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DOE to Award $2.5 Million to 18 Tribes for Efficiency, Renewable Energy

June 14, 2005

DOE announced on June 14th that it plans to award nearly $2.5 million to 18 Native American tribes to advance the use of renewable energy and energy efficient technologies on tribal lands. The tribes will investigate energy audits, energy efficiency improvements, and a wide range of renewable energy technologies, including biomass, geothermal, solar, and wind energy. Notable projects include plans to tap geothermal energy resources on the Citizen Potawatomi Nation tribal lands in central Oklahoma, efforts to evaluate wind power development in the Aleutian Islands of Alaska, and plans to install utility-scale wind power plants on tribal lands of the Hualapai and Hopi in Arizona. See the DOE press release, or go directly to the full list of projects (PDF 9 KB). Download Adobe Reader.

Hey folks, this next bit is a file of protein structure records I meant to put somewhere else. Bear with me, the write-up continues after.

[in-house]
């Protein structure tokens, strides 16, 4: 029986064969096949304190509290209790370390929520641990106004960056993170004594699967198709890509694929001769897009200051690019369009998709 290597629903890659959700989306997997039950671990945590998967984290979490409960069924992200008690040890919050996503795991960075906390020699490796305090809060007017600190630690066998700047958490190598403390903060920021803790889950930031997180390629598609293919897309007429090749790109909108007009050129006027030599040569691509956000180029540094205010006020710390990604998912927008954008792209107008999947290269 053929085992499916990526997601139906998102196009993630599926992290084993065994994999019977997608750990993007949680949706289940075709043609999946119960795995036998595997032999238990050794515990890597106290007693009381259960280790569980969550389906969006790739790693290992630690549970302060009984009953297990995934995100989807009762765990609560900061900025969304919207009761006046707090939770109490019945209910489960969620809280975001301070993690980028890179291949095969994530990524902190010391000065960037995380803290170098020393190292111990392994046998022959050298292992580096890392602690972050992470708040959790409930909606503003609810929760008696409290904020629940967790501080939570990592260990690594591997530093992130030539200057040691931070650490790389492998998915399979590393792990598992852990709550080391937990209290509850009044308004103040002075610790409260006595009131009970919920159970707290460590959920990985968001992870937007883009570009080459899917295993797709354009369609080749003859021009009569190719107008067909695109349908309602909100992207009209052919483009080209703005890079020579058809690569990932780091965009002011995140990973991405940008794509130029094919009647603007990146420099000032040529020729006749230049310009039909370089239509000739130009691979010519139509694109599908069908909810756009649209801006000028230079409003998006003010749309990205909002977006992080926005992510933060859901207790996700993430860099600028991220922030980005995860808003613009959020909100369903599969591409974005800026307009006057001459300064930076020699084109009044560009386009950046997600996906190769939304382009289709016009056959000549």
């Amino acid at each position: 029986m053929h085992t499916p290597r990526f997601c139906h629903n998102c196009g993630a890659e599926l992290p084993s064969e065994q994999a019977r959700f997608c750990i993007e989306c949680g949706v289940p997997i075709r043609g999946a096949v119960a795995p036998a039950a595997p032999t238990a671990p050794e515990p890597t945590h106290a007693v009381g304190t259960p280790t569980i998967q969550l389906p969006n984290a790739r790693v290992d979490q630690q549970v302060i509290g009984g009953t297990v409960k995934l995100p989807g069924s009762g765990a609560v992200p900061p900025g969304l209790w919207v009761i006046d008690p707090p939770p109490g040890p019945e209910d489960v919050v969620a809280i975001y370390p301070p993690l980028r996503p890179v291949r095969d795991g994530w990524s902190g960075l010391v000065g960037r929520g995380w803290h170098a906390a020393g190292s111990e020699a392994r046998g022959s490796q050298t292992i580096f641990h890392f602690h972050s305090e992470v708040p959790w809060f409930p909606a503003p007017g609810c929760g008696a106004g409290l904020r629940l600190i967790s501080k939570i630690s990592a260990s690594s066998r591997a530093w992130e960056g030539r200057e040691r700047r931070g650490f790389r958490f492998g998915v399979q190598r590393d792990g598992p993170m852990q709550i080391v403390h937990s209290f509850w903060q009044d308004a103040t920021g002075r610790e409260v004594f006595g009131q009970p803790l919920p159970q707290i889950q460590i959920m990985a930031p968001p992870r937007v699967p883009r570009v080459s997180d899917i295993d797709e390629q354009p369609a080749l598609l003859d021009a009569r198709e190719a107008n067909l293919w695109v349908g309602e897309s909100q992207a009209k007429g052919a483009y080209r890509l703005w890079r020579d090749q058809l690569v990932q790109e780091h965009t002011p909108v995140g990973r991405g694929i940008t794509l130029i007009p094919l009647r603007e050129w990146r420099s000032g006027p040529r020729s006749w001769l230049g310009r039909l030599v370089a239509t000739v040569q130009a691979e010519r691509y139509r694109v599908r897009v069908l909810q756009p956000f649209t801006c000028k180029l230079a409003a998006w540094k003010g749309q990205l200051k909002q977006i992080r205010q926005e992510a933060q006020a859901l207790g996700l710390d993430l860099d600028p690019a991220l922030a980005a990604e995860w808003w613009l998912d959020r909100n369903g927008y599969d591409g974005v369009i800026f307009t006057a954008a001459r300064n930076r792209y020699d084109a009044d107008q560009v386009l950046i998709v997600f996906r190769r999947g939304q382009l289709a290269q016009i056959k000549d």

The grants are being awarded through DOE's Tribal Energy Program, which promotes tribal energy self-sufficiency and fosters employment and economic development on tribal lands in the United States. As part of the program's effort to promote energy self-sufficiency, it has created a new Web site called "A Guide to Tribal Energy Development." See the new Tribal Energy Development Web site.